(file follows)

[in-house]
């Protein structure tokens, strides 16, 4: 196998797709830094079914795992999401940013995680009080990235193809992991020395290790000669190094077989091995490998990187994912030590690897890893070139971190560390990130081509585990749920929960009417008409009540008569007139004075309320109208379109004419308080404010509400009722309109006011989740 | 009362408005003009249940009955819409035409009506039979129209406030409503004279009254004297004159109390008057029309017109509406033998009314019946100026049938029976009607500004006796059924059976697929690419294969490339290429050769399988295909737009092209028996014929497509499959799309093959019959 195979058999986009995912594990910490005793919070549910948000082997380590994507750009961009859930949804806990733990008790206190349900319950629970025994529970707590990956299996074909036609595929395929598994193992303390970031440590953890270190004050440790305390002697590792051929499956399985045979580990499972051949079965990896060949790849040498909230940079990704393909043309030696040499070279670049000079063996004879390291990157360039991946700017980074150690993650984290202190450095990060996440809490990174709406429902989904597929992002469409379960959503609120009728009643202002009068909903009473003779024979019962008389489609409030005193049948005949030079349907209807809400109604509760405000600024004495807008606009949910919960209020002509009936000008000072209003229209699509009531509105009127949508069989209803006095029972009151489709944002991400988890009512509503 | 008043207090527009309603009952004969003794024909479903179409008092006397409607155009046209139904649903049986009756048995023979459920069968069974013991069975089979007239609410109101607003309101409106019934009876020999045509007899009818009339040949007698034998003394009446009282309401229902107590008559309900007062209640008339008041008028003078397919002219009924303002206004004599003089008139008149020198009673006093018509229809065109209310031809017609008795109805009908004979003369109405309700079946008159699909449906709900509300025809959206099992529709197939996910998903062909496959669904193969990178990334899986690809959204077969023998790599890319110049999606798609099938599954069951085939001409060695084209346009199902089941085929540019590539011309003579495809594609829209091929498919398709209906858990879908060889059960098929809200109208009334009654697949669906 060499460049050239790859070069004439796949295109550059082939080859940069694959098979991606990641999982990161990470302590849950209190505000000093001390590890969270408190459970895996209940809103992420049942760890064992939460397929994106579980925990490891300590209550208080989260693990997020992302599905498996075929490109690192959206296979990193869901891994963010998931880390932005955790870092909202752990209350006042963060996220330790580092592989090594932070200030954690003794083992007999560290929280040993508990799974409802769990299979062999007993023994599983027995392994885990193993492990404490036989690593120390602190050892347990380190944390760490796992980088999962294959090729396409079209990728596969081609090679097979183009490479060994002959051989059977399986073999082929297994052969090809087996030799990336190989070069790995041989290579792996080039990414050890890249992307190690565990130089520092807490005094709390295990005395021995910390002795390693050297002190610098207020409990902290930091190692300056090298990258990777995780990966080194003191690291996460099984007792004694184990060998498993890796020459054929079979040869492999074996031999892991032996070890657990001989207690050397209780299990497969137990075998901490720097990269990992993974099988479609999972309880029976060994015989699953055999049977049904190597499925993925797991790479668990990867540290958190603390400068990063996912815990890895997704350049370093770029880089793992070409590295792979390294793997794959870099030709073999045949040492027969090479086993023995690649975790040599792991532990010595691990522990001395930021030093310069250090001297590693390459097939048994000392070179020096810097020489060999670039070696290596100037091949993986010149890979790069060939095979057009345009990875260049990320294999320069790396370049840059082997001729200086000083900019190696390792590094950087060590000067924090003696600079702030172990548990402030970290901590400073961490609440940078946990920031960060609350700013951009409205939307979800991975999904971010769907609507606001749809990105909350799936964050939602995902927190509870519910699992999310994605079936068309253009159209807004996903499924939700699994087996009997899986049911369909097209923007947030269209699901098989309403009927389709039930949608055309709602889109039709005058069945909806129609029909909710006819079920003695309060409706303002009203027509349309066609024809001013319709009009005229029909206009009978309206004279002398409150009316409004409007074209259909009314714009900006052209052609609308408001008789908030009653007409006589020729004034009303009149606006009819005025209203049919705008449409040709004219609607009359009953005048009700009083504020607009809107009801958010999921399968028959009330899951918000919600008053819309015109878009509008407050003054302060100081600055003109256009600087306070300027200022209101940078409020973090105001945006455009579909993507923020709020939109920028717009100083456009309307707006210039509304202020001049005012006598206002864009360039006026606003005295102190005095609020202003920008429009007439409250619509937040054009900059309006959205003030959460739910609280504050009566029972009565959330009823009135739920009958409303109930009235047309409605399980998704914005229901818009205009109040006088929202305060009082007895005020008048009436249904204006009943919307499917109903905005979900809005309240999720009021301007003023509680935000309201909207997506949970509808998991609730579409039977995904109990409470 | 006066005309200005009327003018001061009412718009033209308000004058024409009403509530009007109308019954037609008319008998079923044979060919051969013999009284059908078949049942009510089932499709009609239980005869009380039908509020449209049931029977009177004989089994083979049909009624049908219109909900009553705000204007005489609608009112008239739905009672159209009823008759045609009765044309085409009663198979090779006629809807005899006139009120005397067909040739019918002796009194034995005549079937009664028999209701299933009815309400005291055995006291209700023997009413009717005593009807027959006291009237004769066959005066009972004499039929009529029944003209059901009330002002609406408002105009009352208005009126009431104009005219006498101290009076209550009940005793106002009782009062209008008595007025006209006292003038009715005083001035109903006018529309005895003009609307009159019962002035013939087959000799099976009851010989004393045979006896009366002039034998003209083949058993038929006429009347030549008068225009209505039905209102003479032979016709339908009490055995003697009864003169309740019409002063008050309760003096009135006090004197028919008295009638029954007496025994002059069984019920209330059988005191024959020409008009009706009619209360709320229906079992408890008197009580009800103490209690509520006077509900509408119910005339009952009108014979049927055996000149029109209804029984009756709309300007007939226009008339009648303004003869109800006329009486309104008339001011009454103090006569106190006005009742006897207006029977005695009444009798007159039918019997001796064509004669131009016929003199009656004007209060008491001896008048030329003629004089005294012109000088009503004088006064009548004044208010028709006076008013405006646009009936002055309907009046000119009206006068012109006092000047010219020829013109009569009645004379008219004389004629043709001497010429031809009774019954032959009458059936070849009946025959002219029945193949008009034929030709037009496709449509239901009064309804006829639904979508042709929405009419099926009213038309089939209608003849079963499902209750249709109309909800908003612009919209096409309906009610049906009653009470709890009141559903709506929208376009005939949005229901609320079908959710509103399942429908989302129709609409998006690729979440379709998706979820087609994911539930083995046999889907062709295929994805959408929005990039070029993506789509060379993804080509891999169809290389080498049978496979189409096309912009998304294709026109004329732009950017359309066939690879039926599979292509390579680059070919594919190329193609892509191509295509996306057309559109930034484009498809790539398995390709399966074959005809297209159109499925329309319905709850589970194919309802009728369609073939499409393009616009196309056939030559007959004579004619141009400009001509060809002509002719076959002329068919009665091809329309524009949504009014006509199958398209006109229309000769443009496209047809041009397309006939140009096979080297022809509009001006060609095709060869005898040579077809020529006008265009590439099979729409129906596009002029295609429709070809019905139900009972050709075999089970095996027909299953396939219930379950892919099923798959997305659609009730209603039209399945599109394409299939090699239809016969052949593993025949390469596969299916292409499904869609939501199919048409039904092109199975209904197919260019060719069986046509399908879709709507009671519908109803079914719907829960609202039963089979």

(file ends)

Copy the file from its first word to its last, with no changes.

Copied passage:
[in-house]
């Protein structure tokens, strides 16, 4: 196998797709830094079914795992999401940013995680009080990235193809992991020395290790000669190094077989091995490998990187994912030590690897890893070139971190560390990130081509585990749920929960009417008409009540008569007139004075309320109208379109004419308080404010509400009722309109006011989740 | 009362408005003009249940009955819409035409009506039979129209406030409503004279009254004297004159109390008057029309017109509406033998009314019946100026049938029976009607500004006796059924059976697929690419294969490339290429050769399988295909737009092209028996014929497509499959799309093959019959 195979058999986009995912594990910490005793919070549910948000082997380590994507750009961009859930949804806990733990008790206190349900319950629970025994529970707590990956299996074909036609595929395929598994193992303390970031440590953890270190004050440790305390002697590792051929499956399985045979580990499972051949079965990896060949790849040498909230940079990704393909043309030696040499070279670049000079063996004879390291990157360039991946700017980074150690993650984290202190450095990060996440809490990174709406429902989904597929992002469409379960959503609120009728009643202002009068909903009473003779024979019962008389489609409030005193049948005949030079349907209807809400109604509760405000600024004495807008606009949910919960209020002509009936000008000072209003229209699509009531509105009127949508069989209803006095029972009151489709944002991400988890009512509503 | 008043207090527009309603009952004969003794024909479903179409008092006397409607155009046209139904649903049986009756048995023979459920069968069974013991069975089979007239609410109101607003309101409106019934009876020999045509007899009818009339040949007698034998003394009446009282309401229902107590008559309900007062209640008339008041008028003078397919002219009924303002206004004599003089008139008149020198009673006093018509229809065109209310031809017609008795109805009908004979003369109405309700079946008159699909449906709900509300025809959206099992529709197939996910998903062909496959669904193969990178990334899986690809959204077969023998790599890319110049999606798609099938599954069951085939001409060695084209346009199902089941085929540019590539011309003579495809594609829209091929498919398709209906858990879908060889059960098929809200109208009334009654697949669906 060499460049050239790859070069004439796949295109550059082939080859940069694959098979991606990641999982990161990470302590849950209190505000000093001390590890969270408190459970895996209940809103992420049942760890064992939460397929994106579980925990490891300590209550208080989260693990997020992302599905498996075929490109690192959206296979990193869901891994963010998931880390932005955790870092909202752990209350006042963060996220330790580092592989090594932070200030954690003794083992007999560290929280040993508990799974409802769990299979062999007993023994599983027995392994885990193993492990404490036989690593120390602190050892347990380190944390760490796992980088999962294959090729396409079209990728596969081609090679097979183009490479060994002959051989059977399986073999082929297994052969090809087996030799990336190989070069790995041989290579792996080039990414050890890249992307190690565990130089520092807490005094709390295990005395021995910390002795390693050297002190610098207020409990902290930091190692300056090298990258990777995780990966080194003191690291996460099984007792004694184990060998498993890796020459054929079979040869492999074996031999892991032996070890657990001989207690050397209780299990497969137990075998901490720097990269990992993974099988479609999972309880029976060994015989699953055999049977049904190597499925993925797991790479668990990867540290958190603390400068990063996912815990890895997704350049370093770029880089793992070409590295792979390294793997794959870099030709073999045949040492027969090479086993023995690649975790040599792991532990010595691990522990001395930021030093310069250090001297590693390459097939048994000392070179020096810097020489060999670039070696290596100037091949993986010149890979790069060939095979057009345009990875260049990320294999320069790396370049840059082997001729200086000083900019190696390792590094950087060590000067924090003696600079702030172990548990402030970290901590400073961490609440940078946990920031960060609350700013951009409205939307979800991975999904971010769907609507606001749809990105909350799936964050939602995902927190509870519910699992999310994605079936068309253009159209807004996903499924939700699994087996009997899986049911369909097209923007947030269209699901098989309403009927389709039930949608055309709602889109039709005058069945909806129609029909909710006819079920003695309060409706303002009203027509349309066609024809001013319709009009005229029909206009009978309206004279002398409150009316409004409007074209259909009314714009900006052209052609609308408001008789908030009653007409006589020729004034009303009149606006009819005025209203049919705008449409040709004219609607009359009953005048009700009083504020607009809107009801958010999921399968028959009330899951918000919600008053819309015109878009509008407050003054302060100081600055003109256009600087306070300027200022209101940078409020973090105001945006455009579909993507923020709020939109920028717009100083456009309307707006210039509304202020001049005012006598206002864009360039006026606003005295102190005095609020202003920008429009007439409250619509937040054009900059309006959205003030959460739910609280504050009566029972009565959330009823009135739920009958409303109930009235047309409605399980998704914005229901818009205009109040006088929202305060009082007895005020008048009436249904204006009943919307499917109903905005979900809005309240999720009021301007003023509680935000309201909207997506949970509808998991609730579409039977995904109990409470 | 006066005309200005009327003018001061009412718009033209308000004058024409009403509530009007109308019954037609008319008998079923044979060919051969013999009284059908078949049942009510089932499709009609239980005869009380039908509020449209049931029977009177004989089994083979049909009624049908219109909900009553705000204007005489609608009112008239739905009672159209009823008759045609009765044309085409009663198979090779006629809807005899006139009120005397067909040739019918002796009194034995005549079937009664028999209701299933009815309400005291055995006291209700023997009413009717005593009807027959006291009237004769066959005066009972004499039929009529029944003209059901009330002002609406408002105009009352208005009126009431104009005219006498101290009076209550009940005793106002009782009062209008008595007025006209006292003038009715005083001035109903006018529309005895003009609307009159019962002035013939087959000799099976009851010989004393045979006896009366002039034998003209083949058993038929006429009347030549008068225009209505039905209102003479032979016709339908009490055995003697009864003169309740019409002063008050309760003096009135006090004197028919008295009638029954007496025994002059069984019920209330059988005191024959020409008009009706009619209360709320229906079992408890008197009580009800103490209690509520006077509900509408119910005339009952009108014979049927055996000149029109209804029984009756709309300007007939226009008339009648303004003869109800006329009486309104008339001011009454103090006569106190006005009742006897207006029977005695009444009798007159039918019997001796064509004669131009016929003199009656004007209060008491001896008048030329003629004089005294012109000088009503004088006064009548004044208010028709006076008013405006646009009936002055309907009046000119009206006068012109006092000047010219020829013109009569009645004379008219004389004629043709001497010429031809009774019954032959009458059936070849009946025959002219029945193949008009034929030709037009496709449509239901009064309804006829639904979508042709929405009419099926009213038309089939209608003849079963499902209750249709109309909800908003612009919209096409309906009610049906009653009470709890009141559903709506929208376009005939949005229901609320079908959710509103399942429908989302129709609409998006690729979440379709998706979820087609994911539930083995046999889907062709295929994805959408929005990039070029993506789509060379993804080509891999169809290389080498049978496979189409096309912009998304294709026109004329732009950017359309066939690879039926599979292509390579680059070919594919190329193609892509191509295509996306057309559109930034484009498809790539398995390709399966074959005809297209159109499925329309319905709850589970194919309802009728369609073939499409393009616009196309056939030559007959004579004619141009400009001509060809002509002719076959002329068919009665091809329309524009949504009014006509199958398209006109229309000769443009496209047809041009397309006939140009096979080297022809509009001006060609095709060869005898040579077809020529006008265009590439099979729409129906596009002029295609429709070809019905139900009972050709075999089970095996027909299953396939219930379950892919099923798959997305659609009730209603039209399945599109394409299939090699239809016969052949593993025949390469596969299916292409499904869609939501199919048409039904092109199975209904197919260019060719069986046509399908879709709507009671519908109803079914719907829960609202039963089979």